Question of Freedom in the Awakening

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Early in the 19th century every person was expected to live up to society’s expectations by following a certain norm, as opposed to the unorthodox society of today. For instance, men were the breadwinners and the ones who worked to earn an honest living for the family. Women, on the other hand were strictly only to keep the household in check and take care of the children. With such specific responsibilities to uphold, no one really found the time to care for their own personal being in fear of becoming a social outcast and such. Responsibility was surely intact, but what about freedom? Individual freedoms weren’t valued very much then, especially for women. In The Awakening, the author Kate Chopin presents a light upon freedom and responsibility from a woman’s point of view. She illustrates certain symbols throughout the story that evoke the two notions.

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        Freedom is initiated in the novel’s symbolism shown primarily in the places that Edna Pontellier resides. Edna is in a difficult position in life at certain points in the story when she experiences pure freedom away from responsibility as something that she longed for. There is contrast between her normal summer house with her family and Madame Antoine’s house. At the time, responsibility for the children and the home was to be upheld by the wife at all times. . Home is the domain in which she is expected to live unhappily because of her constant duties and ignored by Mr. Pontellier. In the story the women were such an important part of society. With such responsibility at the time it was so unheard of to rebel against one’s husband and defy orders. She does not receive the attention she needs from her husband and ends up spiraling in love with Robert Lebrun. He introduces her to a new world where she can be comfortable by showing her fun and also the way to Madame Antoine’s home. Her home serves only as an impermanent shelter of freedom, but it is not a home. Edna is clearly unhappy and wanting to be rebellious throughout the novel when she feels disrespected.  Edna’s newfound world of liberty is not a place where she can remain; it belongs to someone else. It appears to her as a safe haven or a place to let her hair down and relax. When she fainted in church, this is the place where Robert rushed her to so that she could cool off. She discovered a whole new feeling. She had an epiphany and almost half an awakening.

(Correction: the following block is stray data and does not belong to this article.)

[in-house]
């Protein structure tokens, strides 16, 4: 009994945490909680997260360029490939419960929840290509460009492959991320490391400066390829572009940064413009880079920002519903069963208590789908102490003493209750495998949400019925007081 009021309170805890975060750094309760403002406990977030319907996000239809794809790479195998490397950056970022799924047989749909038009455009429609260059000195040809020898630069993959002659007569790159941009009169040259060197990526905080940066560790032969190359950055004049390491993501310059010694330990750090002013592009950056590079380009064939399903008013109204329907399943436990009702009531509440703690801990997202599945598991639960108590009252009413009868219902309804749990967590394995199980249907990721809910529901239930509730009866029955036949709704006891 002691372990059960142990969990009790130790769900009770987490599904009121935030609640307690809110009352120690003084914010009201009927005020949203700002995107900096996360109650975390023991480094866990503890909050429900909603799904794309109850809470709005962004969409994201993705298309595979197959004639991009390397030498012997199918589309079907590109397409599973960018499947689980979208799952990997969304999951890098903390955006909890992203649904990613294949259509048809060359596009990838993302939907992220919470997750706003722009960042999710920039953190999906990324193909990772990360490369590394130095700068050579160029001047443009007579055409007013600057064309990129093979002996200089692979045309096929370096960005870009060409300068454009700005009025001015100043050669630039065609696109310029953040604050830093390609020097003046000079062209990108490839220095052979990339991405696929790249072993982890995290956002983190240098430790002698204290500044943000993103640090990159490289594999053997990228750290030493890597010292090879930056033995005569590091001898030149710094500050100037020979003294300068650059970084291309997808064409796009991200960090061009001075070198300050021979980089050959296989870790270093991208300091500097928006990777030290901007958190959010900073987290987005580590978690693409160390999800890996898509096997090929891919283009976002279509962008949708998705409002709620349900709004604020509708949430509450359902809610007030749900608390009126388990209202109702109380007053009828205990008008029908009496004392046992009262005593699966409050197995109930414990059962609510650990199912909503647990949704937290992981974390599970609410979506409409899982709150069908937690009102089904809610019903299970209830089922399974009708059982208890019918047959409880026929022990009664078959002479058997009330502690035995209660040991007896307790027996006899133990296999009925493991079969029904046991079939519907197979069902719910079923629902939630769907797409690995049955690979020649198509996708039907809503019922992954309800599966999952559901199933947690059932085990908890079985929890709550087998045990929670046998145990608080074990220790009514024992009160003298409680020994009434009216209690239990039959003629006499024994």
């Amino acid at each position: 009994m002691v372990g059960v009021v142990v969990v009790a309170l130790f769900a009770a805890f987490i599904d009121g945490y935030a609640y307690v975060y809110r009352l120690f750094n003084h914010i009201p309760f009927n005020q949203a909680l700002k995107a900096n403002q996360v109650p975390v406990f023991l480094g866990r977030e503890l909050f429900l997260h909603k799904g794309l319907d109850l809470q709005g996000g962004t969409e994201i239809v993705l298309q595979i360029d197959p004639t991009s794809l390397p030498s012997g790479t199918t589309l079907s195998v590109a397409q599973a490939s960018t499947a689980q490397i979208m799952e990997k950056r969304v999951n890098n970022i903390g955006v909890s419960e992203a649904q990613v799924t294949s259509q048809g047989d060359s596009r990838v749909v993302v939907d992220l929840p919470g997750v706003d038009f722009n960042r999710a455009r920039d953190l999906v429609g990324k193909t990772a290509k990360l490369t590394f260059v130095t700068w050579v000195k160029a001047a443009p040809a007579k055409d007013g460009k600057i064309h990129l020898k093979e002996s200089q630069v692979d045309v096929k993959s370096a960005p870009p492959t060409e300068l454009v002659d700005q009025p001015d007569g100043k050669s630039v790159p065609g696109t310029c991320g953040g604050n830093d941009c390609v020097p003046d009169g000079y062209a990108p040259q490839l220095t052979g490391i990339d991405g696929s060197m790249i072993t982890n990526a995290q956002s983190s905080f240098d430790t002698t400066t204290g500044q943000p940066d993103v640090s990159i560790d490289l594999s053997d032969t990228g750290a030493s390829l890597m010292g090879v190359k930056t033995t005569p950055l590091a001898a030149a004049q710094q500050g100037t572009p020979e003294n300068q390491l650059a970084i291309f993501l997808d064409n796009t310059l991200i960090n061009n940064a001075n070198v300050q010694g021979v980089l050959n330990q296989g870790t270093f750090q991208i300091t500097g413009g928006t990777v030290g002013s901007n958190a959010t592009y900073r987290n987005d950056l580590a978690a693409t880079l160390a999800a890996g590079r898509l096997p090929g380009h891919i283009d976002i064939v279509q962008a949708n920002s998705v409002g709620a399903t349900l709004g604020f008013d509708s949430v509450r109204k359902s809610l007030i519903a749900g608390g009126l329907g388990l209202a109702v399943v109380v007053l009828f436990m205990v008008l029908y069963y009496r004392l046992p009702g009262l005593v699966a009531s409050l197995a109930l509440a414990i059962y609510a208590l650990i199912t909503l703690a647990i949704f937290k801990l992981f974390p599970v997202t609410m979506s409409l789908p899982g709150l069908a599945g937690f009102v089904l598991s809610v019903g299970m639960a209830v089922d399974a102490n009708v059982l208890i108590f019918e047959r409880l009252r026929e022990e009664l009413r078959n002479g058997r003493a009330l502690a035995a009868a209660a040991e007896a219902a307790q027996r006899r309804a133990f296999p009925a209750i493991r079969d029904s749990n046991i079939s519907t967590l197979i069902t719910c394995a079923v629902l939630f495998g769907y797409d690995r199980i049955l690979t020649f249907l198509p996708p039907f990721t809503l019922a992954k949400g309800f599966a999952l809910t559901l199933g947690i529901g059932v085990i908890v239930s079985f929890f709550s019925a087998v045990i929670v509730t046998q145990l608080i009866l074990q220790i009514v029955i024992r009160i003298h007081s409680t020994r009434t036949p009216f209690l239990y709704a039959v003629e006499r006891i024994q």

Edna plans to move forward to the pigeon house where she becomes independent and also a shame to her husband. She becomes free in this house even though it’s not much and a home she can afford. This leads to freedom and less responsibility. She was free to be herself and do as she pleased without regard to society’s take on her actions and choices for herself. In the end, however, the little house did not prove to be the solution Edna looked for. While the house does provide her with separation from everyone and independence, it allows her to progress in her awakening and to escape the cage that L©once’s house made. Edna finds herself living differently than she’d expected. Her house was named the pigeon house because it represented domesticated pigeons, which becomes evident in Edna’s fate. Once she moves into the house she no longer has to look at the material objects that L©once has purchased  the items that she felt equal to because of the way her husband treated her. Edna’s home is where she’s not treated as a person with dreams, but merely an object. Mr. Pontellier objectifies his wife as he says You are burnt beyond recognition, he added, looking at his wife as one looks at a valuable piece of personal property which has suffered some damage.(5)